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Film Review: Circumstances of Life, Truth Exist in ‘Boyhood’

CHICAGO – Life is made up of moments, as the philosophy of the new Richard Linklater film wants to convey. What formulates a person’s ideals and soul, born in a certain place and time? Over 12 years, the writer and director created a fictional family using the same actors in “Boyhood.”

Interview: Director Richard Linklater Kept Going Back to ‘Boyhood’

CHICAGO – Director Richard Linklater is a great American storyteller. In 2002, he embarked on a filmmaking journey that would be twelve years long, and conceived a fictional tale of a boy as he ages from age six to 18. Using the same actors over all those years, the result is the epic and philosophical “Boyhood.”

Film Review: Perfect ‘Before Midnight’ Captures Truth of Romance

CHICAGO – Richard Linklater’s “Before Sunrise” brilliantly captured the live-in-the-moment romanticism of youth, that time in our 20s when anything was possible before the dawn.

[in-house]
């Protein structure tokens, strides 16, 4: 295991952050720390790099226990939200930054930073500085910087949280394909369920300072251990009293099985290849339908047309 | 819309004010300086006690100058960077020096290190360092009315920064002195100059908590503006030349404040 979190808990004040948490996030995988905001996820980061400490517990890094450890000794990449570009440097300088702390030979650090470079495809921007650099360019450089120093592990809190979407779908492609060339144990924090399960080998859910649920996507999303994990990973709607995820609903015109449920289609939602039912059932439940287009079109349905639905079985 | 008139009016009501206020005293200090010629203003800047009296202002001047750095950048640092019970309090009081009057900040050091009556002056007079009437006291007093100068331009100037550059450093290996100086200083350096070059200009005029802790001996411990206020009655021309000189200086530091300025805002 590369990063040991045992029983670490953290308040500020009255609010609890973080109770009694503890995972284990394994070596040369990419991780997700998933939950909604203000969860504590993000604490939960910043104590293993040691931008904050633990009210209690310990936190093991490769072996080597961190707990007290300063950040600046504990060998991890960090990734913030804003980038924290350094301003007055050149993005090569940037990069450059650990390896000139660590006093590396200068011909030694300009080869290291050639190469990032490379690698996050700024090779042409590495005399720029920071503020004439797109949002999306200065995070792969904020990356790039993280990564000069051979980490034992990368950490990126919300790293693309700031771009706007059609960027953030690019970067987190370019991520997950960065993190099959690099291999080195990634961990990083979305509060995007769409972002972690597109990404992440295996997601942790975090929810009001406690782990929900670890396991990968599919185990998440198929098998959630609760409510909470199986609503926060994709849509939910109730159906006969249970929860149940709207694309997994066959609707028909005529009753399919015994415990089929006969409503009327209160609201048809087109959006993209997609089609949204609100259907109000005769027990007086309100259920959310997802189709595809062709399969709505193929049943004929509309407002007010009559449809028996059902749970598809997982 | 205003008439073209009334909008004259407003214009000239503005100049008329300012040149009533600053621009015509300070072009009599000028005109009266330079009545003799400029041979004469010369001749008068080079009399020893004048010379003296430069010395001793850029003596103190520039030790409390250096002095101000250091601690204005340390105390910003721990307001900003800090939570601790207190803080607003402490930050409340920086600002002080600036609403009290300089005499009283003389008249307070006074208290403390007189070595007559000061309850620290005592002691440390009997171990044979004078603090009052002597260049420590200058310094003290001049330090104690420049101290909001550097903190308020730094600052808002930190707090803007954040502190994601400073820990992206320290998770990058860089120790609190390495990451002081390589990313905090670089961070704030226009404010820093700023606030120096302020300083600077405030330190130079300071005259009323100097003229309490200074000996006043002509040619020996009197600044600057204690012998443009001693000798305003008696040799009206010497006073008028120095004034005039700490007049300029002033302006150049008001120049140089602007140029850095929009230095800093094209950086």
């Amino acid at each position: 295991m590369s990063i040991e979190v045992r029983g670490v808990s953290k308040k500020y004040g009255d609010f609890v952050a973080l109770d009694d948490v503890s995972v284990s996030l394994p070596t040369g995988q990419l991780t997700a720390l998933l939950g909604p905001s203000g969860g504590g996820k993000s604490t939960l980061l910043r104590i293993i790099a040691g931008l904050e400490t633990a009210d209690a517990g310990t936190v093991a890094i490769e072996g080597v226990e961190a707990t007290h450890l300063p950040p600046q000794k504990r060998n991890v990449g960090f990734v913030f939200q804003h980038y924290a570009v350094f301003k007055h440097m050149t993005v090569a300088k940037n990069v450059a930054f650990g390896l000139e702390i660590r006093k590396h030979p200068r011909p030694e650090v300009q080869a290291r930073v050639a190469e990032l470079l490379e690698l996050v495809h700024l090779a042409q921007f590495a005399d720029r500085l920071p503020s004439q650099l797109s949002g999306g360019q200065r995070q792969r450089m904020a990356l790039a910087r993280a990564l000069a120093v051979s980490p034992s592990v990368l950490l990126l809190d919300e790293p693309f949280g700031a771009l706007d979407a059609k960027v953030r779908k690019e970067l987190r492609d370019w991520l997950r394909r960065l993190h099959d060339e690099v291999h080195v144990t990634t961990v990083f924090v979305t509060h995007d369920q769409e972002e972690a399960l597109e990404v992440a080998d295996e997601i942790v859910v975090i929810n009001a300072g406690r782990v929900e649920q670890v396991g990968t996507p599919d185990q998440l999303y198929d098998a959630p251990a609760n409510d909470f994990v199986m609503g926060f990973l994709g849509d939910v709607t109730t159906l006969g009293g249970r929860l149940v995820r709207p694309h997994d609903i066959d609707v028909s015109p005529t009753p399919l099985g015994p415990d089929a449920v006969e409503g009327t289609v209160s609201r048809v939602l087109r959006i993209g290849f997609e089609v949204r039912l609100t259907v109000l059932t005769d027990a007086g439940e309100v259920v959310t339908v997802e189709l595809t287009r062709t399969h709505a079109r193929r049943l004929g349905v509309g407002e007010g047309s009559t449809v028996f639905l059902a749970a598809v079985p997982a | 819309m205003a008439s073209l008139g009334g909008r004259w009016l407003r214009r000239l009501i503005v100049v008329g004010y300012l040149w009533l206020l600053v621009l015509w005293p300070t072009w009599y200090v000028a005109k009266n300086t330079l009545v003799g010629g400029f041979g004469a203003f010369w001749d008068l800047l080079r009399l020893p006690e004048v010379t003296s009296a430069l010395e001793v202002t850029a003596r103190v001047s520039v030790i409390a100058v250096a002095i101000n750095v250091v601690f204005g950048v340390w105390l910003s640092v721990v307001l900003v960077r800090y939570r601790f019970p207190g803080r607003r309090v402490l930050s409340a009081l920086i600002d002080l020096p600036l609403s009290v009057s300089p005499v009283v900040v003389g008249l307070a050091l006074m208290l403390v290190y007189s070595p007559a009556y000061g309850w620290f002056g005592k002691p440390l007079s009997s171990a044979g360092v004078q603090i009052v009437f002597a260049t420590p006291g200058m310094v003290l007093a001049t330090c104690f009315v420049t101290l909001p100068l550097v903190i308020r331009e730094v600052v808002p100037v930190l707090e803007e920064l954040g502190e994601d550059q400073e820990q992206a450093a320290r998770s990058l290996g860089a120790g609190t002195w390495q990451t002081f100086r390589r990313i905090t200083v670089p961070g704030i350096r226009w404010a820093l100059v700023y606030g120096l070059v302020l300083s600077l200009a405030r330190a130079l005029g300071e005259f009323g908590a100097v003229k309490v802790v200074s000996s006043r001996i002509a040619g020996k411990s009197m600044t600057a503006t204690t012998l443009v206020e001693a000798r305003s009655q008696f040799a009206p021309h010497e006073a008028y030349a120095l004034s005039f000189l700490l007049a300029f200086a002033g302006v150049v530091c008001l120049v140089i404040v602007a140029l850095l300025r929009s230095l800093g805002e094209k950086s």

HollywoodChicago.com Hookup: 50 ‘Me and Orson Welles’ Chicago Passes With Claire Danes, Zac Efron

Movie poster for Me and Orson Welles with Claire Danes, Zac Efron

CHICAGO – In our latest drama edition of HollywoodChicago.com Hookup: Film, we have 50 admit-two passes up for grabs to the advance Chicago screening of “Me and Orson Welles” with Claire Danes and Zac Efron from director Richard Linklater of “School of Rock”!

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TV, DVD, BLU-RAY & THEATER REVIEWS

  • Book of Merman, The

    CHICAGO – One potential theater-goer loves the “The Book of Mormon.” The other would rather stay home and watch old Ethel Merman YouTube videos. Pride Films & Theater offers the ultimate solution by combining both in a campy musical, “The Book of Merman.” Yep, two Elder characters from The Church of Jesus Christ of Latter-Day Saints meets foghorn singer Ethel Merman.

  • Men, Women & Children with Kaitlyn Dever

    CHICAGO – In “Men, Women & Children,” director Jason Reitman not-so-audaciously reflects onto viewers their world of silent screens and awkward impersonal interactions. As many stories (“Don Jon,” “Disconnect”) have taken on the torch of showing how we are, gasp! — connected to the world yet disconnected from those close to us — Reitman’s tale is just another one for the batch.

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